• In another, less preferred embodiment of the invention with three substrates, the EA element, regardless of its configuration, is completely assembled and incorporated within the flexible integration insert by means of bending or otherwise temporarily physically deforming the insert such that the EA element will fit within the opening.
  • In embodiments of the invention utilizing an EA element incorporating a polarization insensitive cholesteric liquid crystal, only two substrates are required, one with a reference electrode and one with patterned electrodes. In such an embodiment, incorporation of the two substrate EA element is greatly simplified as the EA element may be fully assembled before hand, where making the electrical connections to the insert is the only remaining processing step. This process is the same for all EA elements regardless if concentric ring electrodes, pixelated electrodes, modal lens electrodes, or surface relief structures are used.
  • The use of multiple components in the assembly of the integration insert will require the use of an encapsulating adhesive or resin to both physically stabilize the fully assembled insert (which includes the EA element) and to form at least one of the finished surfaces of the final lens. It should be pointed out that the use of the term finished lens blank denotes an optic that is finished on both sides and has a defined optical power. A semi-finished lens blank is finished on one side and lacks a defined optical power. An unfinished lens blank could be either semi finished or have neither side finished. The term wafer can mean either a thin semi-finished lens blank or a finished lens blank. Finally, the term blank denotes that such lens article has not been edged or shaped into the final shape of the spectacle lens frame.
  • It should be further pointed out that the finished lens is fabricated in such a way as to correct for the conventional optical errors of sphere and cylinder or in an inventive approach, to correct for higher order aberrations. The fabrication of lenses which correct for conventional refractive errors of sphere and cylinder is well known in the art. To correct higher order aberrations of the human eye, the optical power of the lens will be fabricated to have localized optical power changes that will correct for the higher order aberration or aberrations specified in terms of type, power, and position. In most cases, the higher order aberration correction is determined by way of a wave-front analysis of the eye of the wearer of said finished electro-active spectacle lenses. The higher order aberration correction can be accomplished by producing localized changes in optical power of said lens blank and can be imparted by way of machining an exposed, external surface to which the electro-active layer is not affixed. It is to be understood that machining can include the process of surfacing and polishing the lens. Alternatively, localized changes can be imparted by way of curing a thin resin layer that is contained within said lens blank such as to cause localized index changes in the lens blank. The localized changes can also be imparted when adding the elect-o-active layer to the lens blank by imparting the localized changes by way of curing the surface-casting resin layer between said lens blank and around the electro-active layer. Higher order aberration correction can also be accomplished with the use of a pixilated optic as shown in FIG. 8 b.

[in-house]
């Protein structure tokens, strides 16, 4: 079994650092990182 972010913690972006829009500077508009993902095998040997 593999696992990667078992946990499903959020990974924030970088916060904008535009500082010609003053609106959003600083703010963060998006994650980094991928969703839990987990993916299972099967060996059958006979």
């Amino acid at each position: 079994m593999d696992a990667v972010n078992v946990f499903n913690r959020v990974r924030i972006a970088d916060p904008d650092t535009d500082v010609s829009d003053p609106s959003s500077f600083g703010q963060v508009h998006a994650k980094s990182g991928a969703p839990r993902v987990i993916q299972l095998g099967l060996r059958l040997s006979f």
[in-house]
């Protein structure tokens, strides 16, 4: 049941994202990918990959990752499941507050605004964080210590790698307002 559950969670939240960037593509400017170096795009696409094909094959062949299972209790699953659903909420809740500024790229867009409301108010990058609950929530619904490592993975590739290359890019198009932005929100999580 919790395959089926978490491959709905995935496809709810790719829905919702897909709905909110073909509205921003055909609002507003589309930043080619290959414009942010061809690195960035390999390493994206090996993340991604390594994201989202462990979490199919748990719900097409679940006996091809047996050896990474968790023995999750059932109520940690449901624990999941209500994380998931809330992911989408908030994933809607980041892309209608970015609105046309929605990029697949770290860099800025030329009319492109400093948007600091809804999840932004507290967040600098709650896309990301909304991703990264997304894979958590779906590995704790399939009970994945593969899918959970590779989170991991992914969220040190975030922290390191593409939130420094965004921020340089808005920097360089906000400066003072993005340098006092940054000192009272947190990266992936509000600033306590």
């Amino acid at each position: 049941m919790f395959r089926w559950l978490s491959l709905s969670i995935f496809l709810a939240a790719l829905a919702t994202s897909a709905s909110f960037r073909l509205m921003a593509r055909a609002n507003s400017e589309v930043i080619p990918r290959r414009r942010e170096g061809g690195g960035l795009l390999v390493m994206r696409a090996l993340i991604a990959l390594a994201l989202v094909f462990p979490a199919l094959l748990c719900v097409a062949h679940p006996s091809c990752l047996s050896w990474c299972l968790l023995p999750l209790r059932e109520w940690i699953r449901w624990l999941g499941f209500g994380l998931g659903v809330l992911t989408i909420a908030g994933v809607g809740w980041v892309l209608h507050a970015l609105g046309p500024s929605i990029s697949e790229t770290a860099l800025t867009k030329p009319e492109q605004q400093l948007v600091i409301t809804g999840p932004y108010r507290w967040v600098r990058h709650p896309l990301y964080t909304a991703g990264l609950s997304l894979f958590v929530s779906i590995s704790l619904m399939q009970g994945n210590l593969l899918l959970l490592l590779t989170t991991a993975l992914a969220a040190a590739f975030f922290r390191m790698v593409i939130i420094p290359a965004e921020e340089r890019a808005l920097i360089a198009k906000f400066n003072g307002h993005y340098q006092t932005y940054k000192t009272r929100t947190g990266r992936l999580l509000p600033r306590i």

• Two approaches for incorporating the integration insert 110 with the bulk refractive element 160 are shown in FIGS. 9 a-9 e and FIGS. 10 a-10 e. The first approach utilizes a plastic, finished lens blank 300 with a flat region 310 near the center (FIG. 9 a) to which the assembled insert 110 is laminated with an optically clear adhesive (FIG. 9 b). The flat region 310 near the center will help restrict any possible bending of the EA element 150, which may distort the liquid crystal layer and lead to reduced performance. This sub-assembly is then inverted and placed into a mold 330 that defines the other finished surface of the lens. The mold 330 is then filled with a UV or heat sensitive resin 320 and cured (FIG. 9 c). After the resin 320 is cured, the lens is removed from the mold 330 (FIG. 9 d) and is ready for any additional processing required to fit it into a suitable spectacle lens frame. Techniques for the “surface casting” of optical quality surfaces are known in the art. It should be noted that while the material from which the finished lens blank 300 or semi-finished lens blank 340 is manufactured may not be the same material used in the surface cast layer 320, the two materials should have substantially the same refractive index.
  • The lens blank employed in the above method may be either finished or semi-finished. Incorporating the insert with a finished blank 300 eliminates the need for any post-lamination mechanical grinding/polishing of optical surfaces but requires knowledge of the patient's prescription and frame shape (i.e. a custom product). The use of semi-finished blanks 340 (FIG. 9 e) will require a post-lamination mechanical grinding/polishing step but does not require any knowledge of the patient's prescription. This would be the preferred approach as semi-finished lenses could be sold directly to wholesale laboratories and in doing so, would not interrupt the established flow of goods and information from lens manufacturer to patient.